Gadd, Holly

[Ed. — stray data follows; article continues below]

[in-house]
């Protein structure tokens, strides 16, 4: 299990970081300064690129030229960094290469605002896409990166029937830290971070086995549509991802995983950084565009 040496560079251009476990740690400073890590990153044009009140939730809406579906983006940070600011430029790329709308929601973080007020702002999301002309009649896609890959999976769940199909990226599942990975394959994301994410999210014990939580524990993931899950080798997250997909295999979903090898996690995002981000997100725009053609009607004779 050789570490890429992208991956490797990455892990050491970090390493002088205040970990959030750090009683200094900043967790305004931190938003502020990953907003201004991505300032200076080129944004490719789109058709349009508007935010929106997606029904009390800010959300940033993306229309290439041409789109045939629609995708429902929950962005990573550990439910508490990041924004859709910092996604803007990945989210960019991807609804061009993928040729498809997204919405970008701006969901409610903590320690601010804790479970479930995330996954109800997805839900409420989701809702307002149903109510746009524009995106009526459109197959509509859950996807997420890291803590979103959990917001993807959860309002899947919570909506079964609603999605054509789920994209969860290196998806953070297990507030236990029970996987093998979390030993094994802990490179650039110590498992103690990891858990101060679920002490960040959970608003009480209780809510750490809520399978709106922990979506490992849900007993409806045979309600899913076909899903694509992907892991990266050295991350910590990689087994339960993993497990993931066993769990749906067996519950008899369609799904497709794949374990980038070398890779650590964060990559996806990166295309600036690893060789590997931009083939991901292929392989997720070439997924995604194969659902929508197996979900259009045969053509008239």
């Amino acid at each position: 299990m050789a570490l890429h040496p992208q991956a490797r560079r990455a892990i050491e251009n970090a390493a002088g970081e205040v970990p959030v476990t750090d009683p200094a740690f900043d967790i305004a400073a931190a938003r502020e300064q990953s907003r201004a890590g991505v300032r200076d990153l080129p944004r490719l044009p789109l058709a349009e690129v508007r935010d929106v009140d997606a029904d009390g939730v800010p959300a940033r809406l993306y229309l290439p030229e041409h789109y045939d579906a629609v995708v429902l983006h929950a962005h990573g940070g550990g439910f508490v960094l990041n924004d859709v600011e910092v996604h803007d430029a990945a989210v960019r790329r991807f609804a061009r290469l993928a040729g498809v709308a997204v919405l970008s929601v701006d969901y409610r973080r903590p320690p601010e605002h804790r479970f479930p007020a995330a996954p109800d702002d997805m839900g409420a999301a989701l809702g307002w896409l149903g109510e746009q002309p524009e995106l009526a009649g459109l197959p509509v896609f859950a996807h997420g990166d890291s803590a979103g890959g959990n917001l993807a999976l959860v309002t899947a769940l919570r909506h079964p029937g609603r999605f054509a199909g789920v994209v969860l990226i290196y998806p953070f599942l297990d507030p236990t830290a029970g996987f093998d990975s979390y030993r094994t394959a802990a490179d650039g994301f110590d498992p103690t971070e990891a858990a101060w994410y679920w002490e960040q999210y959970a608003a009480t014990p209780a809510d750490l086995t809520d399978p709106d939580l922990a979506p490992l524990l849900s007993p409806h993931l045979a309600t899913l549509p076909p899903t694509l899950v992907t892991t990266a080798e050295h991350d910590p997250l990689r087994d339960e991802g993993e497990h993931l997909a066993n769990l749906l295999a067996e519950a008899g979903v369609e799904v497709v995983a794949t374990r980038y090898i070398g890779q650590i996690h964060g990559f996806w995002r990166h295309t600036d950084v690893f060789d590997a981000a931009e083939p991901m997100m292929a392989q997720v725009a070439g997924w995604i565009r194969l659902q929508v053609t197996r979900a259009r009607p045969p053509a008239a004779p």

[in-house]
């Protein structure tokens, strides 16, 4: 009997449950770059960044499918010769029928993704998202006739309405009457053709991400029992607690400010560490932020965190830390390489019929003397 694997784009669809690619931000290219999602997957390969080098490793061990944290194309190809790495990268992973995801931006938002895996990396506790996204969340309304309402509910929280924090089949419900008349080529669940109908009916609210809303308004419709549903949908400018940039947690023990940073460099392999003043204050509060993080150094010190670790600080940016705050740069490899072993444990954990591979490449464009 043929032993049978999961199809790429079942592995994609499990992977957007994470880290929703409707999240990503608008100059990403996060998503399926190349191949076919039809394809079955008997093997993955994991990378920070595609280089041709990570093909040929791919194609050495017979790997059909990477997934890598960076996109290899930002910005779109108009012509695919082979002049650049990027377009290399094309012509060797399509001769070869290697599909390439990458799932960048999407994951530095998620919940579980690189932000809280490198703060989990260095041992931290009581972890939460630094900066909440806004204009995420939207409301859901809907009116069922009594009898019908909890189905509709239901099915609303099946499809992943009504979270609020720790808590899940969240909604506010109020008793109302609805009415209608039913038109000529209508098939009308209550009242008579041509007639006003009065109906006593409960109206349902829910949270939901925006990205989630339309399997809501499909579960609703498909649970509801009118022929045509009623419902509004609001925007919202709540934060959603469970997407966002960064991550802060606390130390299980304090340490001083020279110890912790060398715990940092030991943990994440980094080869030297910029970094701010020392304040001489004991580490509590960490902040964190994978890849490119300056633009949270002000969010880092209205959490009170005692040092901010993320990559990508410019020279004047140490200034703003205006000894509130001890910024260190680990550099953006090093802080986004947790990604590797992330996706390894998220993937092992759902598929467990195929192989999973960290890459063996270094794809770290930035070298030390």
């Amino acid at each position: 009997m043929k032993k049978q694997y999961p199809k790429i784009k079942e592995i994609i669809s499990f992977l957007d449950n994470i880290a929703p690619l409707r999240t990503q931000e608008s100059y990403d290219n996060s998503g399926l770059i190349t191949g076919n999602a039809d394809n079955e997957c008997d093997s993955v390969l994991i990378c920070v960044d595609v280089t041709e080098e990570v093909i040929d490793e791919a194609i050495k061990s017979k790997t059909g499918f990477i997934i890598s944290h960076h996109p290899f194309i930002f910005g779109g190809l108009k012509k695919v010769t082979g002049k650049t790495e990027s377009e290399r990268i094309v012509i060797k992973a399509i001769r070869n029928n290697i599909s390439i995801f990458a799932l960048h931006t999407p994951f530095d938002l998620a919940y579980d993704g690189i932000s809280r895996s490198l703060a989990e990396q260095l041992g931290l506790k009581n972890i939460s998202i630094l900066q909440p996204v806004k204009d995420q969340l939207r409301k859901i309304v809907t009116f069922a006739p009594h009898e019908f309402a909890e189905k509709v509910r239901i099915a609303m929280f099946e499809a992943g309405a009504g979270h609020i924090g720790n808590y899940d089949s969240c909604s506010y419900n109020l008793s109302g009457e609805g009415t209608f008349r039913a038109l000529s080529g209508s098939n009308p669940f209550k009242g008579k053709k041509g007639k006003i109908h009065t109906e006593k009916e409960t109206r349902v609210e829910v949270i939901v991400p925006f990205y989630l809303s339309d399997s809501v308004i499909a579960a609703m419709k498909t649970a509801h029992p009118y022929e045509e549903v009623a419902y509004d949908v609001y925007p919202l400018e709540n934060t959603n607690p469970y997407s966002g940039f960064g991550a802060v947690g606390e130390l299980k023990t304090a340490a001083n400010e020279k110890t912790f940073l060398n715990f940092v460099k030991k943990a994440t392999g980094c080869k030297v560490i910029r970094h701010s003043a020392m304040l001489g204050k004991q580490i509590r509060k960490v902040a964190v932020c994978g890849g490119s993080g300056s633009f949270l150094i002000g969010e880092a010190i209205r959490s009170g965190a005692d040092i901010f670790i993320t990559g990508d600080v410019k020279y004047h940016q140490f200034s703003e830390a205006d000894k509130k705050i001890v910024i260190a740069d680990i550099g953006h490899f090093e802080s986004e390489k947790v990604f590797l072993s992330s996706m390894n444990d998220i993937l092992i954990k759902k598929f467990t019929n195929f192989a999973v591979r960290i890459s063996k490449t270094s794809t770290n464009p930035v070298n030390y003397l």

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Abstract Background: With over 130 million emergency room (ER) visits per year in the United States, many emergency departments (ED) are struggling with overcrowded conditions. Contributing to overcrowded conditions are those presenting with dyspnea, who are nearly 4 million in number. ED crowding has serious implications. Exploring and implementing evidence-based methods to alleviate congestion is critical. Problem: One method being explored is the integration of point-of-care ultrasound (POCUS) into the stretcher side assessment of dyspneic patients. Multiple pathologies can cause dyspnea and rapidly isolating the underlying etiology is critical. Various studies have demonstrated the efficiency of POCUS at identifying lung conditions. Because of its utility, medical schools are adopting POCUS education into their curriculums (Rizzolo & Krackov, 2019). Yet, POCUS education for advanced practice providers (APP) is lagging even though their presence and responsibilities are growing. Intervention: The purpose of this DNP project was to determine if APPs and current APP students, through four online learning modules and an interactive skills workshop on POCUS, could improve their knowledge and develop skills in the use of POCUS to correctly identify healthy lungs from those with pulmonary edema, pneumonia, and pneumothorax. Results: A total of nine (n = 9) participants took part in the doctor of nursing practice (DNP) scholarly project. All who participated scored a 5/5 (100%) on each module post-test and passed the POCUS interactive skills evaluation tool at the interactive skills workshop. Moreover, there was a significant difference in the before and after confidence levels in lung POCUS of those who completed the post-project survey (Z = 2.23, p = .026). Conclusion: The DNP student developed a model educational program, that while it may have some limitations, was highly effective in advancing its participants’ knowledge, skills, and confidence in the use of POCUS for lung assessment. This project can serve as a template for POCUS training among advanced practice providers and other clinicians who need this skill. It is recommended that this type of program be more widely embraced in the APP’s education and taught as a regular part of the APP’s acute care curriculum.